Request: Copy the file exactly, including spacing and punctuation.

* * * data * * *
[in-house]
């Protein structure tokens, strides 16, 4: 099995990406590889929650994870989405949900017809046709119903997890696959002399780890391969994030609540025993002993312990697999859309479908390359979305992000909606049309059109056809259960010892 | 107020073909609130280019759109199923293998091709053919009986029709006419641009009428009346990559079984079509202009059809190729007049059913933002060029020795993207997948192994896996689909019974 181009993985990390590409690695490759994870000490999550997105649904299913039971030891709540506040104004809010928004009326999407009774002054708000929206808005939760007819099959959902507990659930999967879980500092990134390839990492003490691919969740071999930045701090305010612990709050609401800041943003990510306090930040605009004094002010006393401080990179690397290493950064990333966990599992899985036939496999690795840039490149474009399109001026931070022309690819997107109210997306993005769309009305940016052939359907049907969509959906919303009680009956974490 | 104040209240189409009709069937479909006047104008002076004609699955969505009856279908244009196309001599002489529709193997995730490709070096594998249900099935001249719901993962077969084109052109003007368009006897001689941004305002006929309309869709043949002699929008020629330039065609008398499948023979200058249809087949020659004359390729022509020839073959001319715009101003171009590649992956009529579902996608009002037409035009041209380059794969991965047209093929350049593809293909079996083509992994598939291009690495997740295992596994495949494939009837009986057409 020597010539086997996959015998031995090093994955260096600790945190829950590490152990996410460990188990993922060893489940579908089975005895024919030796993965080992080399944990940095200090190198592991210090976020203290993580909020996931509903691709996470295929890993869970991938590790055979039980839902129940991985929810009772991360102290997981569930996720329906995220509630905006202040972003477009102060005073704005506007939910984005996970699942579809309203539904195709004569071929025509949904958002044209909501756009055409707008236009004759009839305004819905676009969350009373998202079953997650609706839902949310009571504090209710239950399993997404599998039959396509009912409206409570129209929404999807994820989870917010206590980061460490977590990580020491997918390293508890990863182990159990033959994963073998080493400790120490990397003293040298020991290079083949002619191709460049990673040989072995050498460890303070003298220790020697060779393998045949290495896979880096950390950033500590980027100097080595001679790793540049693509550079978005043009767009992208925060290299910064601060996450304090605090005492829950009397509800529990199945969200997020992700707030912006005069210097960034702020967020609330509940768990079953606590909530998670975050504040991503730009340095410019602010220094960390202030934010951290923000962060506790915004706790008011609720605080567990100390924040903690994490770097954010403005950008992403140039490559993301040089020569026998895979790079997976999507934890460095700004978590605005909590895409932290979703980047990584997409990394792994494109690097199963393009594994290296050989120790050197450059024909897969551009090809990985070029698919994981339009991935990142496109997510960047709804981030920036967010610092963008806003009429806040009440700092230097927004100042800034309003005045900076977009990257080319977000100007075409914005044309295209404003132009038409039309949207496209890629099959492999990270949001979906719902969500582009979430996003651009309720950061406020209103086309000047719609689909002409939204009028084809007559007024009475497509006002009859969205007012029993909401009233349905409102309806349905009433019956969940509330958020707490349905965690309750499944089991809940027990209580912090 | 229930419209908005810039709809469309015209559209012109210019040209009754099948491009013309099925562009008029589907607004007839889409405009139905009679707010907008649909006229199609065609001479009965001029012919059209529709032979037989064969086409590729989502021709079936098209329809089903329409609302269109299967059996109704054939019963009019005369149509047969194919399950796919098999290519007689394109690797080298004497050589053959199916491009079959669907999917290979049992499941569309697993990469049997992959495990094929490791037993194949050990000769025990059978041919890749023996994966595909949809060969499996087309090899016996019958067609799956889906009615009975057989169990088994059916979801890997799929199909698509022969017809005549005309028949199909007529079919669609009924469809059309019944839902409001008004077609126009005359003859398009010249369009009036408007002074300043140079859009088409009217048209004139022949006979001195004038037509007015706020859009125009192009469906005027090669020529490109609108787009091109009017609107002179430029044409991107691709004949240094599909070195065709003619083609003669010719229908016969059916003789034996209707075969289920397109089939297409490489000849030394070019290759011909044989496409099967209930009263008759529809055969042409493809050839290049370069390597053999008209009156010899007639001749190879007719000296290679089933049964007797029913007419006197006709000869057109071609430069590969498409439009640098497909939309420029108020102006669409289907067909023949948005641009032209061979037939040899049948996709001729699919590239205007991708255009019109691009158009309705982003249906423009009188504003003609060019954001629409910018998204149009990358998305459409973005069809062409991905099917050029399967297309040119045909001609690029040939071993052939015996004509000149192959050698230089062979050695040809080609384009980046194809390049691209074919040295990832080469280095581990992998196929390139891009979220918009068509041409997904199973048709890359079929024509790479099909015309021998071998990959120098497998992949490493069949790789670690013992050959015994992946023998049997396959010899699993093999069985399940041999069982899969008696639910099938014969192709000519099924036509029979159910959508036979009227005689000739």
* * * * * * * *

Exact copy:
[in-house]
């Protein structure tokens, strides 16, 4: 099995990406590889929650994870989405949900017809046709119903997890696959002399780890391969994030609540025993002993312990697999859309479908390359979305992000909606049309059109056809259960010892 | 107020073909609130280019759109199923293998091709053919009986029709006419641009009428009346990559079984079509202009059809190729007049059913933002060029020795993207997948192994896996689909019974 181009993985990390590409690695490759994870000490999550997105649904299913039971030891709540506040104004809010928004009326999407009774002054708000929206808005939760007819099959959902507990659930999967879980500092990134390839990492003490691919969740071999930045701090305010612990709050609401800041943003990510306090930040605009004094002010006393401080990179690397290493950064990333966990599992899985036939496999690795840039490149474009399109001026931070022309690819997107109210997306993005769309009305940016052939359907049907969509959906919303009680009956974490 | 104040209240189409009709069937479909006047104008002076004609699955969505009856279908244009196309001599002489529709193997995730490709070096594998249900099935001249719901993962077969084109052109003007368009006897001689941004305002006929309309869709043949002699929008020629330039065609008398499948023979200058249809087949020659004359390729022509020839073959001319715009101003171009590649992956009529579902996608009002037409035009041209380059794969991965047209093929350049593809293909079996083509992994598939291009690495997740295992596994495949494939009837009986057409 020597010539086997996959015998031995090093994955260096600790945190829950590490152990996410460990188990993922060893489940579908089975005895024919030796993965080992080399944990940095200090190198592991210090976020203290993580909020996931509903691709996470295929890993869970991938590790055979039980839902129940991985929810009772991360102290997981569930996720329906995220509630905006202040972003477009102060005073704005506007939910984005996970699942579809309203539904195709004569071929025509949904958002044209909501756009055409707008236009004759009839305004819905676009969350009373998202079953997650609706839902949310009571504090209710239950399993997404599998039959396509009912409206409570129209929404999807994820989870917010206590980061460490977590990580020491997918390293508890990863182990159990033959994963073998080493400790120490990397003293040298020991290079083949002619191709460049990673040989072995050498460890303070003298220790020697060779393998045949290495896979880096950390950033500590980027100097080595001679790793540049693509550079978005043009767009992208925060290299910064601060996450304090605090005492829950009397509800529990199945969200997020992700707030912006005069210097960034702020967020609330509940768990079953606590909530998670975050504040991503730009340095410019602010220094960390202030934010951290923000962060506790915004706790008011609720605080567990100390924040903690994490770097954010403005950008992403140039490559993301040089020569026998895979790079997976999507934890460095700004978590605005909590895409932290979703980047990584997409990394792994494109690097199963393009594994290296050989120790050197450059024909897969551009090809990985070029698919994981339009991935990142496109997510960047709804981030920036967010610092963008806003009429806040009440700092230097927004100042800034309003005045900076977009990257080319977000100007075409914005044309295209404003132009038409039309949207496209890629099959492999990270949001979906719902969500582009979430996003651009309720950061406020209103086309000047719609689909002409939204009028084809007559007024009475497509006002009859969205007012029993909401009233349905409102309806349905009433019956969940509330958020707490349905965690309750499944089991809940027990209580912090 | 229930419209908005810039709809469309015209559209012109210019040209009754099948491009013309099925562009008029589907607004007839889409405009139905009679707010907008649909006229199609065609001479009965001029012919059209529709032979037989064969086409590729989502021709079936098209329809089903329409609302269109299967059996109704054939019963009019005369149509047969194919399950796919098999290519007689394109690797080298004497050589053959199916491009079959669907999917290979049992499941569309697993990469049997992959495990094929490791037993194949050990000769025990059978041919890749023996994966595909949809060969499996087309090899016996019958067609799956889906009615009975057989169990088994059916979801890997799929199909698509022969017809005549005309028949199909007529079919669609009924469809059309019944839902409001008004077609126009005359003859398009010249369009009036408007002074300043140079859009088409009217048209004139022949006979001195004038037509007015706020859009125009192009469906005027090669020529490109609108787009091109009017609107002179430029044409991107691709004949240094599909070195065709003619083609003669010719229908016969059916003789034996209707075969289920397109089939297409490489000849030394070019290759011909044989496409099967209930009263008759529809055969042409493809050839290049370069390597053999008209009156010899007639001749190879007719000296290679089933049964007797029913007419006197006709000869057109071609430069590969498409439009640098497909939309420029108020102006669409289907067909023949948005641009032209061979037939040899049948996709001729699919590239205007991708255009019109691009158009309705982003249906423009009188504003003609060019954001629409910018998204149009990358998305459409973005069809062409991905099917050029399967297309040119045909001609690029040939071993052939015996004509000149192959050698230089062979050695040809080609384009980046194809390049691209074919040295990832080469280095581990992998196929390139891009979220918009068509041409997904199973048709890359079929024509790479099909015309021998071998990959120098497998992949490493069949790789670690013992050959015994992946023998049997396959010899699993093999069985399940041999069982899969008696639910099938014969192709000519099924036509029979159910959508036979009227005689000739």